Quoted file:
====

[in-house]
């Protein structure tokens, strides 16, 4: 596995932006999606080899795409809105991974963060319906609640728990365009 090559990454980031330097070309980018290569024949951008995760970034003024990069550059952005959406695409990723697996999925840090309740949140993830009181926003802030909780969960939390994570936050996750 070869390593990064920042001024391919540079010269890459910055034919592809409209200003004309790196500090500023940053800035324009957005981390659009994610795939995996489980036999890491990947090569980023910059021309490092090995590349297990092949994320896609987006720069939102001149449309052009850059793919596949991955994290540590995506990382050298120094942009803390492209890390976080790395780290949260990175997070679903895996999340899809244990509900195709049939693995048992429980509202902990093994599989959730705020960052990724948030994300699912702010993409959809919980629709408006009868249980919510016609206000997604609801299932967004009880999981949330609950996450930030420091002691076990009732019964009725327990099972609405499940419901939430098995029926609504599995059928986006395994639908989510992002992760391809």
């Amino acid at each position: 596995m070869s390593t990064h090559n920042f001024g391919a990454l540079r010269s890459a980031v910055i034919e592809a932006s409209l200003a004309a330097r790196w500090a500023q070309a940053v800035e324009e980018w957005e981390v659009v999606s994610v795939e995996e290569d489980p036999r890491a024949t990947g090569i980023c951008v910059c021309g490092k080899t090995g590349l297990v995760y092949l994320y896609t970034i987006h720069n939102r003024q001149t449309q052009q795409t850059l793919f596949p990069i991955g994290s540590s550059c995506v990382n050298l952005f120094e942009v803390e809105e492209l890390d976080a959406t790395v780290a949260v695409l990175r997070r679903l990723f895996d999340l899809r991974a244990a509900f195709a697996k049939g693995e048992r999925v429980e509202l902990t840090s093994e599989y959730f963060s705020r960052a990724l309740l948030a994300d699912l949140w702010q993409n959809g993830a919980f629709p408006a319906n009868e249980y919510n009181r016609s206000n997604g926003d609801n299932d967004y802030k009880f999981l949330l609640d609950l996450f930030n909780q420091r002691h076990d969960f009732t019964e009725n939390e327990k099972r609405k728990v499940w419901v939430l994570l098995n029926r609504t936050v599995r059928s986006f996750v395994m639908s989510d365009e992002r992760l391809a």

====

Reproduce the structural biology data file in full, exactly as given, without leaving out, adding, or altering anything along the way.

[in-house]
């Protein structure tokens, strides 16, 4: 596995932006999606080899795409809105991974963060319906609640728990365009 090559990454980031330097070309980018290569024949951008995760970034003024990069550059952005959406695409990723697996999925840090309740949140993830009181926003802030909780969960939390994570936050996750 070869390593990064920042001024391919540079010269890459910055034919592809409209200003004309790196500090500023940053800035324009957005981390659009994610795939995996489980036999890491990947090569980023910059021309490092090995590349297990092949994320896609987006720069939102001149449309052009850059793919596949991955994290540590995506990382050298120094942009803390492209890390976080790395780290949260990175997070679903895996999340899809244990509900195709049939693995048992429980509202902990093994599989959730705020960052990724948030994300699912702010993409959809919980629709408006009868249980919510016609206000997604609801299932967004009880999981949330609950996450930030420091002691076990009732019964009725327990099972609405499940419901939430098995029926609504599995059928986006395994639908989510992002992760391809």
């Amino acid at each position: 596995m070869s390593t990064h090559n920042f001024g391919a990454l540079r010269s890459a980031v910055i034919e592809a932006s409209l200003a004309a330097r790196w500090a500023q070309a940053v800035e324009e980018w957005e981390v659009v999606s994610v795939e995996e290569d489980p036999r890491a024949t990947g090569i980023c951008v910059c021309g490092k080899t090995g590349l297990v995760y092949l994320y896609t970034i987006h720069n939102r003024q001149t449309q052009q795409t850059l793919f596949p990069i991955g994290s540590s550059c995506v990382n050298l952005f120094e942009v803390e809105e492209l890390d976080a959406t790395v780290a949260v695409l990175r997070r679903l990723f895996d999340l899809r991974a244990a509900f195709a697996k049939g693995e048992r999925v429980e509202l902990t840090s093994e599989y959730f963060s705020r960052a990724l309740l948030a994300d699912l949140w702010q993409n959809g993830a919980f629709p408006a319906n009868e249980y919510n009181r016609s206000n997604g926003d609801n299932d967004y802030k009880f999981l949330l609640d609950l996450f930030n909780q420091r002691h076990d969960f009732t019964e009725n939390e327990k099972r609405k728990v499940w419901v939430l994570l098995n029926r609504t936050v599995r059928s986006f996750v395994m639908s989510d365009e992002r992760l391809a």